In summary we ask that the application be REFUSED or a DECISION DEFERRED until matters of concern to local residents are adequately addressed.
Consultation, Information and Objection
The premises occupy a part of the ground floor of the Empire, a Grade II listed apartment building, formerly a hotel, which is home to forty-three households most of whose members are elderly. Some of the apartments are immediately above the premises which are the subject of this application. An application for change of use to A3/A4 where a family restaurant is to be replaced by a ‘gastropub’ can, of course, lead to a considerable increase in disturbance from drinkers particularly where, as is the case here, there are likely to be higher numbers of customers and outside drinking areas are planned.
While the applicant has taken the trouble to present his proposals to Empire residents he does not appear to have responded to their concerns. Existing parasols and an enclosed conservatory which have afforded some protection to residents until now are to be removed and replaced by open verandas along the south elevation of the building where diners and drinkers can gather immediately below the apartments. To address this problem, the applicant proposes reinforced canvas awnings. However, from the drawings available (unfortunately sections through the verandas are incomplete) these awnings do not appear to cover the full width or depth of all the verandas. The applicant cites, in para 3 of the Design and Access Statement, ‘an acoustic analysis…that shows that the proposed open veranda arrangement will have no more detrimental acoustic effect than the current conservatory bearing in mind the ambient sound of Orange Grove’. The existing parasols are not referred to in this context and the acoustic analysis is not included among available documents.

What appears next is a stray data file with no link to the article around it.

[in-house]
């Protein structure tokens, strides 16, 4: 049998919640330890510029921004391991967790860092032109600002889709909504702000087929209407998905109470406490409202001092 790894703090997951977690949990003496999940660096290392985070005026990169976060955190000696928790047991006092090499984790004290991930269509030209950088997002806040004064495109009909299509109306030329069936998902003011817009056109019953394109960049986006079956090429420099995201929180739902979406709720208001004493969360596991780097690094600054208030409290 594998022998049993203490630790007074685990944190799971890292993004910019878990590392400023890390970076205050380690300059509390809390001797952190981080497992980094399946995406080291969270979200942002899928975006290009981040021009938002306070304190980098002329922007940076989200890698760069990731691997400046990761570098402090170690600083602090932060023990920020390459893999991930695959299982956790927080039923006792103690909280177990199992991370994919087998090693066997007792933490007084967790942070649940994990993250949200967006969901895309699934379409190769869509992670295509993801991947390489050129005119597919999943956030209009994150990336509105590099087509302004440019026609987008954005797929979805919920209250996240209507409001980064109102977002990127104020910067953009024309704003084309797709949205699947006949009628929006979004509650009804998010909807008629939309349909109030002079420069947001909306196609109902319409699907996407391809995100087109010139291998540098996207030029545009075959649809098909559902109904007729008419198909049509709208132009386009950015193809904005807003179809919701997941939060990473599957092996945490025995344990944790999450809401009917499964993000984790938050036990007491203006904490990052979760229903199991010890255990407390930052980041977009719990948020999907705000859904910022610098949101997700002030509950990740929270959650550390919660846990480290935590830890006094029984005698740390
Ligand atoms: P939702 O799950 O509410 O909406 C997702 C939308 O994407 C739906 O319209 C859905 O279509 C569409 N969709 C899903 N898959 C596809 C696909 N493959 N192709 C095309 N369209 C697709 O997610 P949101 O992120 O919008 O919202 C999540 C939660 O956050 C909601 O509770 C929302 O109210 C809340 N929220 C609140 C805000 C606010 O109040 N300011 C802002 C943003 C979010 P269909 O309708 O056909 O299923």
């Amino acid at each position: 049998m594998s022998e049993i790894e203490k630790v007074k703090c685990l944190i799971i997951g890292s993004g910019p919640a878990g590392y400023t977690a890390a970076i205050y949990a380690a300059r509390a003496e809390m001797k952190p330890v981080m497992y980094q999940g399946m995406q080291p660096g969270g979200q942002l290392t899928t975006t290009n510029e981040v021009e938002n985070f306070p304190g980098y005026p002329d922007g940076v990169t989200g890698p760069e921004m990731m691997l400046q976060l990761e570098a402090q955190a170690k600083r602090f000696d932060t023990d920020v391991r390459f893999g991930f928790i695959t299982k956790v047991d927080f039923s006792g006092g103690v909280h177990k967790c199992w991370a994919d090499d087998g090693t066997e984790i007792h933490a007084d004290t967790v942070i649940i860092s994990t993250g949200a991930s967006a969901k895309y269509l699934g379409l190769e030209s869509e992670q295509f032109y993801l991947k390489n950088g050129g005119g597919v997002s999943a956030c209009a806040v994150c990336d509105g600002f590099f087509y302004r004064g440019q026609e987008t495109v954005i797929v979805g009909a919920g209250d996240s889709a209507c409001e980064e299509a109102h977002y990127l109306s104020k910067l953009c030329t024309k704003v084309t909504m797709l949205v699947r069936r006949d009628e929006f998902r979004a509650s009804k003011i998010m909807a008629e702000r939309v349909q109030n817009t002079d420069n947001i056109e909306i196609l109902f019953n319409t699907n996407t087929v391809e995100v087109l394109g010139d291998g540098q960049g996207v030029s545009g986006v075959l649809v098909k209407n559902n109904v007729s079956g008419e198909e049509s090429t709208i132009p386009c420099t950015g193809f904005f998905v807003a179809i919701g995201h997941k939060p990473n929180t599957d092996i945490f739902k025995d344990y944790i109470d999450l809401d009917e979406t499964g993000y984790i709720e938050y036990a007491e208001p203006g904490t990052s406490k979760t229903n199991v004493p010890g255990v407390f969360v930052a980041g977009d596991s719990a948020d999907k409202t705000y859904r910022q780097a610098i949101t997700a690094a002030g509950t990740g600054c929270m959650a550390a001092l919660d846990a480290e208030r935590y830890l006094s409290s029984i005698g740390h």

The applicant does not seek to justify a change of use to A3/A4 in this sensitive location; he has not dealt satisfactorily with local residents concerns over amenity, nor does he discuss the application in the context of council policy. The council has various Retained Policies from the 2007 Local Plan which do address such concerns where planning applications are being considered. These include Policies S6, S7 and D2f which states: ‘Development will only be permitted if it will not cause significant harm to the amenities of existing or proposed occupiers of, or visitors to, residential or other sensitive premises by reason of loss of light or increased overlooking, noise, smell, traffic or other disturbances’.Conclusion
We conclude that it would be consistent with council policy to refuse or defer a decision on this application until the applicant is able to reassure local residents on issues of amenity. This could be done by fully enclosing the verandas, thus treating them as conservatories, or by enlarging the awnings to ensure that the verandas are fully covered above and to the sides. In any event the applicant needs to show in an acoustic and environmental analysis that the measures taken will ensure that noise and disturbance from diners and drinkers, and the nuisance caused by cigarette smoking, will be no worse than at present.
However, should the council be minded to grant consent on the basis of the application as presented we ask that a condition be imposed which would require the clearance of the verandas, except for arriving and departing customers, and the cessation of consumption of food and alcohol from 10.00 pm nightly.
Finally, although the applicant makes no reference in available documents to changes to current arrangements for cooking, ventilation, storage and removal of waste, etc, we ask that an additional condition be imposed that would provide that the premises may not come into use until proposals for ventilation including the elimination of cooking smells and for the storage and disposal of waste, especially bottles, have been submitted to and approved by the Local Planning Authority.